English, Department of



Thomas Lynch

Date of this Version



Published in Artifacts & Illuminations: Critical Essays on Loren Eisley, ed. Tom Lynch & Susan N. Maher (Lincoln: University of Nebraska Press, 2012), pp. 123-142.


Copyright 2012 Board of Regents of the University of Nebraska.


Loren Eiseley's literary reputation today rests almost exclusively on the significance of his nonfiction nature essays, which deservedly stand as influential exemplars of creative nonfiction science and nature writing. However, in his early years as an undergraduate at the University of Nebraska, Eiseley had the reputation as an important and promising poet, and he published poetry in a range of literary journals. Most notably, his work appeared in the earliest editions of Prairie Schooner, whose editorial staff he joined in 1927, the year after it began publication. And, not limited to his own school's journal, he published in a variety of other venues, even in Harriet Monroe's prestigious Poetry magazine. As a young man, Eiseley was immersed in the lively poetry world of the 1920S and 1930S and poised to become an important voice in that world. In particular, he was an enthusiastic champion of Robinson Jeffer's controversial inhumanistic poetry. Eiseley admired Jeffers "above all modern writers because of their common heritage - 'the poet and the scientist in one'" (Christianson, Fox 191).

Eiseley's education exemplified this mix of poet and scientist; he received dual bachelor's degrees in English and anthropology. But for a variety of reasons, English lost out, and Eiseley chose to pursue graduate studies in anthropology. In spite of the promising start to his career as a poet, his poetic publications diminished precipitously after he took his first teaching job in 1937 at the University of Kansas. By 1945 he had ceased altogether to publish poetry. Alas, he would seem to have become that all too familiar, pitiful spectacle, the promising poet nipped in blossoming bud by the cold shears of economic necessity. It seems likely that to have continued to publish poetry while simultaneously pursuing a career in science would have been not only a distraction but likely a hindrance to professional advancement, for who would take him seriously as a scientist ifhe were also publishing, of all things, poetry. And later, at the University of Pennsylvania during the 1950S and 1960s, even as his reputation as a popular writer of science and nature essays grew, he nevertheless continued to refrain from poetry - from publishing it, that is, but not, it would seem, from writing it.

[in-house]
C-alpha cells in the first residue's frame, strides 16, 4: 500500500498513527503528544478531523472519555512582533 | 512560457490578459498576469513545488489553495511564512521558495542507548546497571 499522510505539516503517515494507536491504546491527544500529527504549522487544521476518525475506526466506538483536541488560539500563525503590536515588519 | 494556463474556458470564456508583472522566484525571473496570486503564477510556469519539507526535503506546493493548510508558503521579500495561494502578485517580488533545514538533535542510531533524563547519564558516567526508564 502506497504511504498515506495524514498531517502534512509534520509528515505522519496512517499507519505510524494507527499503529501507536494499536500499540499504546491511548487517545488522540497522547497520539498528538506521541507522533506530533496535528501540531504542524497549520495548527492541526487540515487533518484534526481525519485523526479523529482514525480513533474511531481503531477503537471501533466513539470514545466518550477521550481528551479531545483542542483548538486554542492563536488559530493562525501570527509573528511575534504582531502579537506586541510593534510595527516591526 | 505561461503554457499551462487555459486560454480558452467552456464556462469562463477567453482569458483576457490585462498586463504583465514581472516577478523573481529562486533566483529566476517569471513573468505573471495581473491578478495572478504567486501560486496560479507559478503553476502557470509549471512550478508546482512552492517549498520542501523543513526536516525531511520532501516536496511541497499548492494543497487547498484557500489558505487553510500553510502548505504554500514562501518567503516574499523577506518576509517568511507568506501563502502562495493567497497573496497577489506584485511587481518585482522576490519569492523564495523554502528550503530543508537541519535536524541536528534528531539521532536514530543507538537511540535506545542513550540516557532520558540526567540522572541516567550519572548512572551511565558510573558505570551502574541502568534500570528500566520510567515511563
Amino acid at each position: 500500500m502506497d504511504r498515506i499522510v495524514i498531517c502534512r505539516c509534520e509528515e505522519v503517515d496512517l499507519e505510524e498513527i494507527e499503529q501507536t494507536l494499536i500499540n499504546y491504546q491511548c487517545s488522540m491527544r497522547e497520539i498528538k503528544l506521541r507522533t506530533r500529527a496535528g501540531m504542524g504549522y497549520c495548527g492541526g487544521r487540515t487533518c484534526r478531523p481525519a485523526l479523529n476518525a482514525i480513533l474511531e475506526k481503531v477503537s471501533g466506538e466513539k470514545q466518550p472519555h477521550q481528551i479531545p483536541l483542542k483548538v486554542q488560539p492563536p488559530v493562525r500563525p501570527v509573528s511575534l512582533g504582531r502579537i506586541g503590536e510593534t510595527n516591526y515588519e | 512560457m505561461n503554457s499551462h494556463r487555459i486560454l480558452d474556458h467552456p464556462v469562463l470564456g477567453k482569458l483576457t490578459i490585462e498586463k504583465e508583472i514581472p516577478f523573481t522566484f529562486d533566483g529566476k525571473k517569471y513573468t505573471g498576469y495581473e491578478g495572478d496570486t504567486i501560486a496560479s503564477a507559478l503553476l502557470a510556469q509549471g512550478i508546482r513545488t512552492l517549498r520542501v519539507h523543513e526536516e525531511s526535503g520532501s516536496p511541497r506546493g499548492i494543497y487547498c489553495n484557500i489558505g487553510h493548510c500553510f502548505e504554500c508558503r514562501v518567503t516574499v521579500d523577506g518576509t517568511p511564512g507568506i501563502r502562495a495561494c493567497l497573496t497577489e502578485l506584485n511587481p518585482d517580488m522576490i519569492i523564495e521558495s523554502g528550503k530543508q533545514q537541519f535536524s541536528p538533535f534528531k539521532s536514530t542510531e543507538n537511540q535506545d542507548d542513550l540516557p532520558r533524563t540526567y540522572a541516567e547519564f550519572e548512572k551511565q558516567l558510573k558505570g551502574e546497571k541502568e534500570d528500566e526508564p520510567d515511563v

Ever the furtive fox, Eiseley had continued to scribble poems through these years among the data and scientific trivia accumulating in his notebooks, while outwardly conforming to the sober and responsible demeanor of a scientist, interchanging, as he says, "an artifact for a poem or a poem for an artifact" (Notes 11). In his later years, as his academic career drew to a close and being known as a publishing poet could no longer injure his professional reputation, Eiseley released in quick succession three volumes of poetry: Notes of an Alchemist in 1972, The Innocent Assassins in 1973, and Another Kind of Autumn, posthumously published in 1977.

In general, Eiseley scholars have tended to overlook his poetry. At best, they have seen his youthful poetry as a formative apprenticeship, laying the foundation for his real work, the crafting of his nonfiction prose essays. That his prose essays are so often praised for their poetic qualities has not seemed to suggest that his poetry itself might deserve a closer look. Poetry scholars have likewise overlooked Eiseley's poetry. At the time of the publication of his poetry books in the mid-1970S, poetry criticism was ill-suited to assessing and appreciating Eiseley's poetic output. Neither the lingering New Criticism nor the emerging postmodern hermeneutics of skepticism had much sympathy for Eiseley's earnest engagement with serious questions regarding a world that lay very much outside the text.